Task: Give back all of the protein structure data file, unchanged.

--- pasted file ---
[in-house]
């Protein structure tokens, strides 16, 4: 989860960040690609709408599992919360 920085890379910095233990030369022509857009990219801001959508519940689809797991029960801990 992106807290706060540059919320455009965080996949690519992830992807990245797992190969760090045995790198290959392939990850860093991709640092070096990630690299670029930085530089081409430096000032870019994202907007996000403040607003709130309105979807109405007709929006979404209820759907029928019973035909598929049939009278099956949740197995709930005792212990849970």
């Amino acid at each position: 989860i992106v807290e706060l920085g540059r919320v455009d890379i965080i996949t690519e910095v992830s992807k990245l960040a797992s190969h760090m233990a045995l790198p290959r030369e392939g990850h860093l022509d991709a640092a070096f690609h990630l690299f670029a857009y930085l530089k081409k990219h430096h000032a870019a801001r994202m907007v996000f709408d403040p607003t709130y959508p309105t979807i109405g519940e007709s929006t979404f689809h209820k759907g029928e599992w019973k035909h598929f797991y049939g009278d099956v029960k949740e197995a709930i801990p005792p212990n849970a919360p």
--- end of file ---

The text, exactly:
[in-house]
């Protein structure tokens, strides 16, 4: 989860960040690609709408599992919360 920085890379910095233990030369022509857009990219801001959508519940689809797991029960801990 992106807290706060540059919320455009965080996949690519992830992807990245797992190969760090045995790198290959392939990850860093991709640092070096990630690299670029930085530089081409430096000032870019994202907007996000403040607003709130309105979807109405007709929006979404209820759907029928019973035909598929049939009278099956949740197995709930005792212990849970």
């Amino acid at each position: 989860i992106v807290e706060l920085g540059r919320v455009d890379i965080i996949t690519e910095v992830s992807k990245l960040a797992s190969h760090m233990a045995l790198p290959r030369e392939g990850h860093l022509d991709a640092a070096f690609h990630l690299f670029a857009y930085l530089k081409k990219h430096h000032a870019a801001r994202m907007v996000f709408d403040p607003t709130y959508p309105t979807i109405g519940e007709s929006t979404f689809h209820k759907g029928e599992w019973k035909h598929f797991y049939g009278d099956v029960k949740e197995a709930i801990p005792p212990n849970a919360p």